Recombinant Human IL-36 beta/IL-1F8 (aa 5-157) Protein

Newer Version Available: 6834-ILB

Discontinued Product

6834-IL has been discontinued and is replaced by 6834-ILB.

R&D Systems Recombinant Proteins and Enzymes
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Product Details
Citations (3)

Recombinant Human IL-36 beta/IL-1F8 (aa 5-157) Protein Summary

Product Specifications

>95%, by SDS-PAGE under reducing conditions and visualized by silver stain
Endotoxin Level
<1.0 EU per 1 μg of the protein by the LAL method.
Measured by its ability to induce IL-8 secretion in human preadipocytes. van Asseldonk, E.J. et al. (2010) Obesity 18:2234. The ED50 for this effect is 2-12 ng/mL.
E. coli-derived human IL-36 beta/IL-1F8 protein
Accession #
N-terminal Sequence
Predicted Molecular Mass
17.2 kDa
17 kDa, reducing conditions

Product Datasheets

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6834-IL (with carrier)

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6834-IL/CF (carrier free)

Discontinued Product


Formulation Lyophilized from a 0.2 μm filtered solution in PBS with BSA as a carrier protein.
Reconstitution Reconstitute at 100 μg/mL in PBS containing at least 0.1% human or bovine serum albumin.
Shipping The product is shipped at ambient temperature. Upon receipt, store it immediately at the temperature recommended below.
Stability & Storage: Use a manual defrost freezer and avoid repeated freeze-thaw cycles.
  • 12 months from date of receipt, -20 to -70 °C as supplied.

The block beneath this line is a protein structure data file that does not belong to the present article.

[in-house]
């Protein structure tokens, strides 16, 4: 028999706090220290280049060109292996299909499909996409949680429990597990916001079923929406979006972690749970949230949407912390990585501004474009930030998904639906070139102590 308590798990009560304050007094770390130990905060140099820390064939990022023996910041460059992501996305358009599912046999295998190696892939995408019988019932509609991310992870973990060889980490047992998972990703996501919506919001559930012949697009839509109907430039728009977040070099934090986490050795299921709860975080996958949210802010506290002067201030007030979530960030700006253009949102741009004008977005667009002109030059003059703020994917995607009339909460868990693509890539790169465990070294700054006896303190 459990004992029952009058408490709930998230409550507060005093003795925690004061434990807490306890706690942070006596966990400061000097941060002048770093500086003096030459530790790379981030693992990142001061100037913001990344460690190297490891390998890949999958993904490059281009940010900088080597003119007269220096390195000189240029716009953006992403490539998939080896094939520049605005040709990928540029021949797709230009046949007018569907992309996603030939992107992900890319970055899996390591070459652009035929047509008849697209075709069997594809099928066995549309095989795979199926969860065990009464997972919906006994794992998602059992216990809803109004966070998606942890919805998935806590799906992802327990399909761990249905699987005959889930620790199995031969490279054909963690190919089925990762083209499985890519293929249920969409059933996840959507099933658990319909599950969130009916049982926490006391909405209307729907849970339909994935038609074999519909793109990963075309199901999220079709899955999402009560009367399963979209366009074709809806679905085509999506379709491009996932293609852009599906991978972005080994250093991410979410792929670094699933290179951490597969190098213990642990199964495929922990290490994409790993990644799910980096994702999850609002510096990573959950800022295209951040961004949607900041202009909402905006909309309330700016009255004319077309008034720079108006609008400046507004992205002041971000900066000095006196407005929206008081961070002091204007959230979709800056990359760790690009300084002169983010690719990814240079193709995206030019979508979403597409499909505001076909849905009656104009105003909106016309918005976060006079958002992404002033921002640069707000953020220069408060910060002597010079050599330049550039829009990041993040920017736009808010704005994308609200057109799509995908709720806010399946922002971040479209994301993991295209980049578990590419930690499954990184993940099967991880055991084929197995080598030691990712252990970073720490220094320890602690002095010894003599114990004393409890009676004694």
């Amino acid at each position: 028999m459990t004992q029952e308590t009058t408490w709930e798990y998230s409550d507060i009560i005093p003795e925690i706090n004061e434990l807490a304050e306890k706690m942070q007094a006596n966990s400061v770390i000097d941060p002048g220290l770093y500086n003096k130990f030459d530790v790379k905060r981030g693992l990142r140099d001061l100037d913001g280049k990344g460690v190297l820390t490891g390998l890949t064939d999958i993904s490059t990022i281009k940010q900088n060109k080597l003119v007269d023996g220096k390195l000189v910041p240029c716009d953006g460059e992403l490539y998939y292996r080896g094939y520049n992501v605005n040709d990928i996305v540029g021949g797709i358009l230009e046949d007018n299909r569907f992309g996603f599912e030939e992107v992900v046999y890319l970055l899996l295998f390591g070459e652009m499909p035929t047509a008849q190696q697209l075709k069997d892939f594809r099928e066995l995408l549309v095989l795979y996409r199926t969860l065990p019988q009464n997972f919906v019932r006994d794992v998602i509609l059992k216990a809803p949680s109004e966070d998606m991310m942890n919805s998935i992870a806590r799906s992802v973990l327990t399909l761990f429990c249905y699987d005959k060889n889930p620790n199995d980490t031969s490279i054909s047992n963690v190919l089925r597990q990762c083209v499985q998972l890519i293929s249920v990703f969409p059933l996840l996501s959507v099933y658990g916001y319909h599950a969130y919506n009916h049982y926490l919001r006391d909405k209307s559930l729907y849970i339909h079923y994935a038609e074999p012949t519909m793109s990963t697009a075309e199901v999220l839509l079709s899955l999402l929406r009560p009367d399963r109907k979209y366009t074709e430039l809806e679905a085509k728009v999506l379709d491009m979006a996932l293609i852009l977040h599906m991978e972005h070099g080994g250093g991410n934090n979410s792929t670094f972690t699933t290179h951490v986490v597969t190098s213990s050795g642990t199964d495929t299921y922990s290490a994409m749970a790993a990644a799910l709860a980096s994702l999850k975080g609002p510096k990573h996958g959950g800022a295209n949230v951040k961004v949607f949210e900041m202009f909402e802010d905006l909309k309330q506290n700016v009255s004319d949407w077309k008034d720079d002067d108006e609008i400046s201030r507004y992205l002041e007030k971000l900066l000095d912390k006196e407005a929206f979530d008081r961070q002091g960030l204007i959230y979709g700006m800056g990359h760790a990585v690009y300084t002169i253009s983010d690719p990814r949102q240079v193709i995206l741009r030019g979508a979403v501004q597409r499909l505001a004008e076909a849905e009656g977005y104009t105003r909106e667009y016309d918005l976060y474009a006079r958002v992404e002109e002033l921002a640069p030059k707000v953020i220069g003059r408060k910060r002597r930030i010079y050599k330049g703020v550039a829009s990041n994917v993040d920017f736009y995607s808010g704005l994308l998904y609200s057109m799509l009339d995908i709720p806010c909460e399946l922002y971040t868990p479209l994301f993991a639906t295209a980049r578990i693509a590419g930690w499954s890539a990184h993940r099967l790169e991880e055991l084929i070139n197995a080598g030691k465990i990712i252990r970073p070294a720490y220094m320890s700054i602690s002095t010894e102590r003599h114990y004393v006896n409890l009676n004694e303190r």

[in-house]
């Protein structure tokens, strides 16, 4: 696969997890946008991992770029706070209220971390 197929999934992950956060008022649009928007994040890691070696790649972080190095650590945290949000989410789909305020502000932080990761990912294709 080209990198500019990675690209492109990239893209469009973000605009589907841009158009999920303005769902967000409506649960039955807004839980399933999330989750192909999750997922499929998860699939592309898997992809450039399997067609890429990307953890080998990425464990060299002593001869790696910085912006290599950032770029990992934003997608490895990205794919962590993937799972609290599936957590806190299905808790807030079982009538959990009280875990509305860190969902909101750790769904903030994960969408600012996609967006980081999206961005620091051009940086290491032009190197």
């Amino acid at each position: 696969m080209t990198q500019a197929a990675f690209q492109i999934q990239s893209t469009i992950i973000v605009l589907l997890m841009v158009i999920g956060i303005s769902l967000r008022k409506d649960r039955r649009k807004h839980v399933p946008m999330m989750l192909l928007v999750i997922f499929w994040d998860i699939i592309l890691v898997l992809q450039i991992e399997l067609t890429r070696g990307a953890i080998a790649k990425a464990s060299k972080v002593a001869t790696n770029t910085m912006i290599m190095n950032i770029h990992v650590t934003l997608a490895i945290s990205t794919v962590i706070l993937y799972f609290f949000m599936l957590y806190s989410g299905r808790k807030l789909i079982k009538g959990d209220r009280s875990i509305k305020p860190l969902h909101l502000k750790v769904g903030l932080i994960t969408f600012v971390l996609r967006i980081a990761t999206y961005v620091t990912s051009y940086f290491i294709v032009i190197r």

• 1 month, 2 to 8 °C under sterile conditions after reconstitution.
  • 3 months, -20 to -70 °C under sterile conditions after reconstitution.
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Background: IL-36 beta/IL-1F8

Human interleukin‑36 beta [IL‑36 beta ; previously IL‑1F8, FIL‑1 eta  (eta) and IL‑1H2] is a member of the IL‑1 family of proteins that includes IL‑1 beta, IL‑1 alpha, IL‑1ra, IL‑18, IL‑36Ra/IL‑1F5, IL‑36 alpha /IL‑1F6, IL‑37/IL‑1F7, IL‑36 gamma /IL‑1F9 and IL‑1F10 (1 ‑ 6). All family members show a 12 beta ‑stranded beta ‑trefoil configuration, share up to 50% amino acid (aa) sequence identity, and are believed to have arisen from a common ancestral gene (3, 4). Two isoforms differ in their C‑terminal 70 aa (3). IL‑36 beta isoform 2 (IL‑36 beta 2) is a 157 aa protein that, like IL‑1, lacks a signal sequence and prosegment, but can be actively secreted as well as intracellular (1). IL‑36 beta 2 contains one potential N‑linked glycosylation site in its C‑terminus, while IL‑36 beta isoform 1 lacks potential N‑linked glycosylation sites and four of the conserved beta ‑strands (1). Human IL‑36 beta 2 shares 62%, 67%, 63% and 59% aa identity with the most similar isoform of mouse, canine, bovine and equine IL‑36 beta, respectively. It is agonistic, stimulating release of inflammatory mediators such as IL‑6 and IL‑8, and cytotoxic peptides such as beta‑defensins 2 and 3 that aid in defense against microbial pathogens (7 ‑ 10). The receptor for IL‑36 proteins is IL‑1 Rrp2, with IL‑1 RAcP as a coreceptor (7, 9). Antagonism of IL‑36 proteins by IL‑36Ra, which also binds IL‑1 Rrp2, has been shown by some investigators (5, 6). Skin keratinocytes express highest levels of IL‑36 proteins and their receptors, followed by epithelia in the esophagus, trachea and bronchae (7 ‑ 9). IL‑36 beta expression is increased in psoriatic skin and may play a role in pathogenesis of psoriasis (7, 8). IL‑36 beta is also expressed in resting and activated monocytes and B cells, synovial fibroblasts, neurons and glia, and is detectable in plasma and body fluids (1, 7, 9, 11). IL‑36 beta, along with IL‑36 alpha and IL‑36 gamma, is up‑regulated by IL‑1 alpha and TNF‑ alpha in keratinocytes, and has been shown to activate NF‑ kappa B and MAPK signaling pathways in an IL‑1 Rrp2‑dependent manner (7 ‑ 9). Full‑length recombinant IL‑36 proteins appear less active than their endogenous counterparts, but trimming of the N‑termini enhances their activity (9, 12).